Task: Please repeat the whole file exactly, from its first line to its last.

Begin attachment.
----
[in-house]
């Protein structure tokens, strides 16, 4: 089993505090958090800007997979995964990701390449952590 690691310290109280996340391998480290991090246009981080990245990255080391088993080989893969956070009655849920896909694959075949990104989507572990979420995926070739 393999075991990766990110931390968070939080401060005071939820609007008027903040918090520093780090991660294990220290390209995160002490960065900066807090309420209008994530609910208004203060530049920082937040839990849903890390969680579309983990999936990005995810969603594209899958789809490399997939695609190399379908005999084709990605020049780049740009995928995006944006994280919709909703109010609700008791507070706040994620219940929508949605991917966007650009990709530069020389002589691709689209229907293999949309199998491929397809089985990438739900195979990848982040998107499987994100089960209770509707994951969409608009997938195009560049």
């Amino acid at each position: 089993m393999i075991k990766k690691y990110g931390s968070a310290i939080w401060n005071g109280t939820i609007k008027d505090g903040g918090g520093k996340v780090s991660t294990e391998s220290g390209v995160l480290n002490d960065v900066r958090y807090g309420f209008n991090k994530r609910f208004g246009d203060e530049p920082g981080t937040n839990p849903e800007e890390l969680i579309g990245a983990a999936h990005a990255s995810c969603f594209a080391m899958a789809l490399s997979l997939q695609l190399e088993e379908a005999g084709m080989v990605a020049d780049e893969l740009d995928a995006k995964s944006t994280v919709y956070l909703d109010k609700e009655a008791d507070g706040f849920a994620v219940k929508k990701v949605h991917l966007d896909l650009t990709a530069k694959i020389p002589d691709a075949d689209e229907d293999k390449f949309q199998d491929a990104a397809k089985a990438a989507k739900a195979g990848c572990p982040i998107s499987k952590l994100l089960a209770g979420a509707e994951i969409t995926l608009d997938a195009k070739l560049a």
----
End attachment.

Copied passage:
[in-house]
């Protein structure tokens, strides 16, 4: 089993505090958090800007997979995964990701390449952590 690691310290109280996340391998480290991090246009981080990245990255080391088993080989893969956070009655849920896909694959075949990104989507572990979420995926070739 393999075991990766990110931390968070939080401060005071939820609007008027903040918090520093780090991660294990220290390209995160002490960065900066807090309420209008994530609910208004203060530049920082937040839990849903890390969680579309983990999936990005995810969603594209899958789809490399997939695609190399379908005999084709990605020049780049740009995928995006944006994280919709909703109010609700008791507070706040994620219940929508949605991917966007650009990709530069020389002589691709689209229907293999949309199998491929397809089985990438739900195979990848982040998107499987994100089960209770509707994951969409608009997938195009560049």
């Amino acid at each position: 089993m393999i075991k990766k690691y990110g931390s968070a310290i939080w401060n005071g109280t939820i609007k008027d505090g903040g918090g520093k996340v780090s991660t294990e391998s220290g390209v995160l480290n002490d960065v900066r958090y807090g309420f209008n991090k994530r609910f208004g246009d203060e530049p920082g981080t937040n839990p849903e800007e890390l969680i579309g990245a983990a999936h990005a990255s995810c969603f594209a080391m899958a789809l490399s997979l997939q695609l190399e088993e379908a005999g084709m080989v990605a020049d780049e893969l740009d995928a995006k995964s944006t994280v919709y956070l909703d109010k609700e009655a008791d507070g706040f849920a994620v219940k929508k990701v949605h991917l966007d896909l650009t990709a530069k694959i020389p002589d691709a075949d689209e229907d293999k390449f949309q199998d491929a990104a397809k089985a990438a989507k739900a195979g990848c572990p982040i998107s499987k952590l994100l089960a209770g979420a509707e994951i969409t995926l608009d997938a195009k070739l560049a």